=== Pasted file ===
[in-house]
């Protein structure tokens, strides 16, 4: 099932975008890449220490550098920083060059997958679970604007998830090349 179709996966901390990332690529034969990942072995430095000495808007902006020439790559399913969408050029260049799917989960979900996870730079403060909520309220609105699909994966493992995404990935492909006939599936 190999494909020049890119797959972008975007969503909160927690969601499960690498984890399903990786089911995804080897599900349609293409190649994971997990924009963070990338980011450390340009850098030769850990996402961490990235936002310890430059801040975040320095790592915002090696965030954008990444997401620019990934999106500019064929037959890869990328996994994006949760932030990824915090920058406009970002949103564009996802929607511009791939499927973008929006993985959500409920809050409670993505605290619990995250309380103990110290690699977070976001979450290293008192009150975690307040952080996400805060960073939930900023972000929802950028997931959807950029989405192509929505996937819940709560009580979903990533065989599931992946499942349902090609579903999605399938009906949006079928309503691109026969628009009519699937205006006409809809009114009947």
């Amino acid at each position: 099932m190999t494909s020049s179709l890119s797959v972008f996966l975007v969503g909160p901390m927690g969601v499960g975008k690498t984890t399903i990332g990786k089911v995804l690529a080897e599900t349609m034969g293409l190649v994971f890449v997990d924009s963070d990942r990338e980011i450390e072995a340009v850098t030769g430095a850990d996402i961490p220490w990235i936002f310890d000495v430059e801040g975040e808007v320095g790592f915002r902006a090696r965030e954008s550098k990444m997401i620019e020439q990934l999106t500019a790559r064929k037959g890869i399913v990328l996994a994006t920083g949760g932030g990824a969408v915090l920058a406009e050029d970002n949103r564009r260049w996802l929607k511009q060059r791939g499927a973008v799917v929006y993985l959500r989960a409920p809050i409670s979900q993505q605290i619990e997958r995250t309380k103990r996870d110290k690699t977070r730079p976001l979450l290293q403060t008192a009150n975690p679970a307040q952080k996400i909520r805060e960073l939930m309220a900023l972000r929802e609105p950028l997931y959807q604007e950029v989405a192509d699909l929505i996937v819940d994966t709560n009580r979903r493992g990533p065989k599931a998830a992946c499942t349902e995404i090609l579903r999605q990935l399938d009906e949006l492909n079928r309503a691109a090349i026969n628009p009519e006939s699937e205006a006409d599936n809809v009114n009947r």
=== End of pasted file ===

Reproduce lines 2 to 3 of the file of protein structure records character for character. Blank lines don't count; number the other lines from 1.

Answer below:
């Protein structure tokens, strides 16, 4: 099932975008890449220490550098920083060059997958679970604007998830090349 179709996966901390990332690529034969990942072995430095000495808007902006020439790559399913969408050029260049799917989960979900996870730079403060909520309220609105699909994966493992995404990935492909006939599936 190999494909020049890119797959972008975007969503909160927690969601499960690498984890399903990786089911995804080897599900349609293409190649994971997990924009963070990338980011450390340009850098030769850990996402961490990235936002310890430059801040975040320095790592915002090696965030954008990444997401620019990934999106500019064929037959890869990328996994994006949760932030990824915090920058406009970002949103564009996802929607511009791939499927973008929006993985959500409920809050409670993505605290619990995250309380103990110290690699977070976001979450290293008192009150975690307040952080996400805060960073939930900023972000929802950028997931959807950029989405192509929505996937819940709560009580979903990533065989599931992946499942349902090609579903999605399938009906949006079928309503691109026969628009009519699937205006006409809809009114009947």
């Amino acid at each position: 099932m190999t494909s020049s179709l890119s797959v972008f996966l975007v969503g909160p901390m927690g969601v499960g975008k690498t984890t399903i990332g990786k089911v995804l690529a080897e599900t349609m034969g293409l190649v994971f890449v997990d924009s963070d990942r990338e980011i450390e072995a340009v850098t030769g430095a850990d996402i961490p220490w990235i936002f310890d000495v430059e801040g975040e808007v320095g790592f915002r902006a090696r965030e954008s550098k990444m997401i620019e020439q990934l999106t500019a790559r064929k037959g890869i399913v990328l996994a994006t920083g949760g932030g990824a969408v915090l920058a406009e050029d970002n949103r564009r260049w996802l929607k511009q060059r791939g499927a973008v799917v929006y993985l959500r989960a409920p809050i409670s979900q993505q605290i619990e997958r995250t309380k103990r996870d110290k690699t977070r730079p976001l979450l290293q403060t008192a009150n975690p679970a307040q952080k996400i909520r805060e960073l939930m309220a900023l972000r929802e609105p950028l997931y959807q604007e950029v989405a192509d699909l929505i996937v819940d994966t709560n009580r979903r493992g990533p065989k599931a998830a992946c499942t349902e995404i090609l579903r999605q990935l399938d009906e949006l492909n079928r309503a691109a090349i026969n628009p009519e006939s699937e205006a006409d599936n809809v009114n009947r």